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Diabetes Care. 2009 Jul;32(7):1213-7. doi: 10.2337/dc08-2211. Epub 2009 Apr 14.

Secular trends in diabetes-related preventable hospitalizations in the United States, 1998-2006.

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  • 1Centers for Disease Control and Prevention, National Center for Chronic Disease Prevention and Health Promotion, Division of Diabetes Translation, Atlanta, Georgia, USA.

Abstract

OBJECTIVE:

To examine secular trends in diabetes-related preventable hospitalizations among adults with diabetes in the U.S. from 1998 to 2006.

RESEARCH DESIGN AND METHODS:

We used nationally representative data from the National Inpatient Sample to identify diabetes-related preventable hospitalizations. Based on the Agency for Healthcare Research and Quality's Prevention Quality Indicators, we considered that hospitalizations associated with the following four conditions were preventable: uncontrolled diabetes, short-term complications, long-term complications, and lower-extremity amputations. Estimates of the number of adults with diabetes were obtained from the National Health Interview Survey. Rates of hospitalizations among adults with diabetes were derived and tested for trends.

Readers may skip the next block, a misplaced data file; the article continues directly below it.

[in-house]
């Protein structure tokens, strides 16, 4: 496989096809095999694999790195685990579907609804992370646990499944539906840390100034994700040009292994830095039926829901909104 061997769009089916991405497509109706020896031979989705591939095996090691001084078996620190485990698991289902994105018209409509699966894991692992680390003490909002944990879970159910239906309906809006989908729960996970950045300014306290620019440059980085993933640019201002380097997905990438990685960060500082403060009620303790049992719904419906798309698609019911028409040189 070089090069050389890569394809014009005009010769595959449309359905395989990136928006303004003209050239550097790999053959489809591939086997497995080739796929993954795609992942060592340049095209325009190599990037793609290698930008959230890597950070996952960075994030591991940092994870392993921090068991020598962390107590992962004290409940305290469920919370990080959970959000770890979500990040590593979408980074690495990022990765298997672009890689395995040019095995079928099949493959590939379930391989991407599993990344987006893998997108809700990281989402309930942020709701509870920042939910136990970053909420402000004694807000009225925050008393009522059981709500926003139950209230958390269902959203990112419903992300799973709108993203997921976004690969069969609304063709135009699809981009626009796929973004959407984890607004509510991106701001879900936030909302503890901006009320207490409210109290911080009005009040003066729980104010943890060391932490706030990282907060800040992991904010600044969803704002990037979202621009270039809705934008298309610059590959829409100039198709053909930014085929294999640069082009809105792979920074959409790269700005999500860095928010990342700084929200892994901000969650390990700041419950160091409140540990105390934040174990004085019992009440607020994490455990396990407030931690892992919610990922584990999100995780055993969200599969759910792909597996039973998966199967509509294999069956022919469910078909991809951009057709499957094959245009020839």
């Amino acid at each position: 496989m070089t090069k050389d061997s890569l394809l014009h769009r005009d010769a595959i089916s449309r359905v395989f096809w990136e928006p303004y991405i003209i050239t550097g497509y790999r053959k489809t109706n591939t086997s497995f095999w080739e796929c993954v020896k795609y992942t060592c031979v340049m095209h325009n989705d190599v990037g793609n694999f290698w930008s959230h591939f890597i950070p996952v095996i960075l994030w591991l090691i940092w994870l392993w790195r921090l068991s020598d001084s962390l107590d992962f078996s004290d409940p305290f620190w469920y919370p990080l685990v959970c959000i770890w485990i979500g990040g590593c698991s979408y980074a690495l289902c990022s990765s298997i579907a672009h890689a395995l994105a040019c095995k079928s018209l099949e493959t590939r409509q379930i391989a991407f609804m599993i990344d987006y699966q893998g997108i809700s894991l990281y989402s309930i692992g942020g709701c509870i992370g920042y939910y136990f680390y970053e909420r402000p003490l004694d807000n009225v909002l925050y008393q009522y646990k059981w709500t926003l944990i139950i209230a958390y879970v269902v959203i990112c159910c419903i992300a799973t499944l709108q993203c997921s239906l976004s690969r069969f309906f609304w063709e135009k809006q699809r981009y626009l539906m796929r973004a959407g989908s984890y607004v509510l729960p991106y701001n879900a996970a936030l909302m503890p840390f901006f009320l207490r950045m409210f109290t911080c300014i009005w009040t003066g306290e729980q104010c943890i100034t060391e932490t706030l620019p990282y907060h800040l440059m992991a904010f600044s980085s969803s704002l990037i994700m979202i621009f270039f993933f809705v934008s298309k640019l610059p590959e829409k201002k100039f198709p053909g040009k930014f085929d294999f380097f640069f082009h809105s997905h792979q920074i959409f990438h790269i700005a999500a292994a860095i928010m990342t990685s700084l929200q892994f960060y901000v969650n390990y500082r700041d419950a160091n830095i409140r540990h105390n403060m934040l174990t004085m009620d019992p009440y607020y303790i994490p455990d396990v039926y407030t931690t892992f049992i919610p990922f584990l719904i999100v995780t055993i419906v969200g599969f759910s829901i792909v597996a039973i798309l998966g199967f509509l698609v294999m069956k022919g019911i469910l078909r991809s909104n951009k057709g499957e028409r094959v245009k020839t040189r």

RESULTS:

Age-adjusted rates for overall diabetes-related preventable hospitalizations per 100 adults with diabetes declined 27%, from 5.2 to 3.8 during 1998-2006 (P(trend) < 0.01). This rate decreased significantly for all but not for short-term complication (58% for uncontrolled diabetes, 37% for lower-extremity amputations, 23% for long-term complications [all P < 0.01], and 15% for the short-term complication [P = 0.18]). Stratified by age-group and condition, the decline was significant for all age-condition groups (all P < 0.05) except short-term complications (P = 0.33) and long-term complications (P = 0.08) for the age-group 18-44 years. The decrease was significant for all sex-condition combination subgroups (all P < 0.01).

CONCLUSIONS:

We found a decrease in diabetes-related preventable hospitalizations in the U.S. from 1998 to 2006. This trend could reflect improvements in quality of primary care for individuals with diabetes.

PMID:
19366966
[PubMed - indexed for MEDLINE]
PMCID:
PMC2699731
Free PMC Article
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